Software inventions are increasingly important today because they enable automation, speed, connectivity, innovation, and effective data management. Businesses who innovate using software gain competitive advantage over more traditional businesses. Software is also one of the most valuable assets of technology companies today, and the most valuable and wealthy companies such as Microsoft, Google, Apple, Meta, etc have leveraged software inventions to leapfrog over their competitors. More specifically, with the advent of generative AI technologies like ChatGPT 4, text and images can be processed for a wide variety of use cases such as for marketing, customer support, personalized recommendations, e-commerce, and healthcare.
However, despite the prevalence and increasing importance of software inventions, many of them remain unprotected. In order to convert the value generated from software into assets, they need to be protected by registering them as Intellectual Property Rights that provide software owners with leverage and competitive advantage. There are many challenges that remain unaddressed in obtaining patent protection for software-related inventions, such as:
- A lack of awareness on patentability of software-related inventions
When we speak with founders of startups, they often come with assumptions that software is not patentable. They have heard this from what they consider to be reliable sources such as investors, mentors, and even IP lawyers! Even IP lawyers have told startups that the only form of IP protection for software is copyright. No doubt, there are certain challenges in patenting software-related inventions, but these challenges can be overcome with strategy and expertise.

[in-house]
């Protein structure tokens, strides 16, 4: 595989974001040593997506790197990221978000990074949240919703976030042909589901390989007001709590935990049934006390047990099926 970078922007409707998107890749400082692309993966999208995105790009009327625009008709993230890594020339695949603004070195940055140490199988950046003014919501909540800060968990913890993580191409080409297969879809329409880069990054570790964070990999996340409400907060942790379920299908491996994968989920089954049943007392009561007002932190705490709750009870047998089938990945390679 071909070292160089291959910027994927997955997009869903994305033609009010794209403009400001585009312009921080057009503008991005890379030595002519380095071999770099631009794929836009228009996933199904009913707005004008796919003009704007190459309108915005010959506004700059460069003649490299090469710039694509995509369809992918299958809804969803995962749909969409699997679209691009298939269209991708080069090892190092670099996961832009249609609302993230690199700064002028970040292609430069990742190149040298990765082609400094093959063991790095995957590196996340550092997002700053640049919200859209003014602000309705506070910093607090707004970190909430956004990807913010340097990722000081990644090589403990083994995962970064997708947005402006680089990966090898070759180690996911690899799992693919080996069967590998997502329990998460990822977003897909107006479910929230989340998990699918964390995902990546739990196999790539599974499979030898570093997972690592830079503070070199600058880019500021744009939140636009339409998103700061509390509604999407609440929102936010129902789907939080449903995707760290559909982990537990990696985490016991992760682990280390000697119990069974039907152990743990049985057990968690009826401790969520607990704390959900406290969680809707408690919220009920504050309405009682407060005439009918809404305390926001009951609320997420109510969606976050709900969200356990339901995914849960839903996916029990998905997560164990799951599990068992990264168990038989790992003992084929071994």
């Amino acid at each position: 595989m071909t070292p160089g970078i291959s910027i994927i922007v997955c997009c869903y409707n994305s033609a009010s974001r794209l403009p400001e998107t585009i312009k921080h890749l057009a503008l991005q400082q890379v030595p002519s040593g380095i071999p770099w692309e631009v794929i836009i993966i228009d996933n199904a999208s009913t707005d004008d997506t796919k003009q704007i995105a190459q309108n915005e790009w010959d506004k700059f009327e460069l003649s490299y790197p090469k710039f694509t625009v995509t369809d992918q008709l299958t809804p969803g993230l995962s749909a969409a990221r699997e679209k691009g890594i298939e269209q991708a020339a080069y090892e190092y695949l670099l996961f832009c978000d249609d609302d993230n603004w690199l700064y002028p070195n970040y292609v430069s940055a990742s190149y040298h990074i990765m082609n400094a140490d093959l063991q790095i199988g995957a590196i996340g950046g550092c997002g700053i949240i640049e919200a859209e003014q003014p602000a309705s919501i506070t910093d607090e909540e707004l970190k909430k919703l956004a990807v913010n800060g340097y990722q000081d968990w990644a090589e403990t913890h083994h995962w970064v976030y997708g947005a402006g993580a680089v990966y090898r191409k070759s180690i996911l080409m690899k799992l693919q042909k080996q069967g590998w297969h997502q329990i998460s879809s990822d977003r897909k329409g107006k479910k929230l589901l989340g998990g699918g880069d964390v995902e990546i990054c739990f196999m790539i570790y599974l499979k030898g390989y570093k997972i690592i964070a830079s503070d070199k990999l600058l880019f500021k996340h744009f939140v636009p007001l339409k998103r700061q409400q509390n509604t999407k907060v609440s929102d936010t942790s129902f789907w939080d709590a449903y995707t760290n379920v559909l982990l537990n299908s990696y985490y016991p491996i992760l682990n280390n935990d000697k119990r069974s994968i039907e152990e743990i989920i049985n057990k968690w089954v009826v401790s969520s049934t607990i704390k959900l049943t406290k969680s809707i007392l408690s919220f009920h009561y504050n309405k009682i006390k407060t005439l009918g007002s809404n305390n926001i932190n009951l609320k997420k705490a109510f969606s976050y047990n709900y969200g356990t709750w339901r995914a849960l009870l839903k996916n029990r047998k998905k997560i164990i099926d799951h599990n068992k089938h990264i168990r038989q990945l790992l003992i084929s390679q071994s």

- Subject matter eligibility
One of the biggest challenges in patenting software-related inventions is subject matter eligibility. For example, in the US, in order for a software invention to be eligible for patent protection, it must be directed to a “non-abstract” or “tangible” aspect of the invention that is not a mere idea or mental process. The U.S. Supreme Court’s decision in Alice Corp. v. CLS Bank International in 2014 established a two-step framework for analyzing whether software patents meet the subject matter eligibility requirement. Step one requires determining whether the claims of the patent are directed to a patent-ineligible concept, such as an abstract idea or natural phenomenon. Step two requires analyzing whether the elements of the claim, either alone or in combination, provide an inventive concept that transforms the nature of the claim into a patent-eligible application of the abstract idea.
- Criteria vary from country to country
However, in the European patent office, the criteria include
- Technical character: The invention must have a technical character, meaning it solves a technical problem by technical means.
- Technical effect: The invention must have a technical effect, meaning it results in a change in the physical world or a tangible object.
In India, technical effect, as per the case of Ferid Allani vs Union Of India is defined as a solution to a technical problem, which the invention taken as a whole, tends to overcome. A few general examples of technical effect are Higher speed, Reduced hard-disk access time, More economical use of memory, More efficient database search strategy, More effective data compression techniques, Improved user interface, Better control of robotic arm, Improved reception/transmission of a radio signal, etc.
- Have to keep up with case law, guidelines and latest developments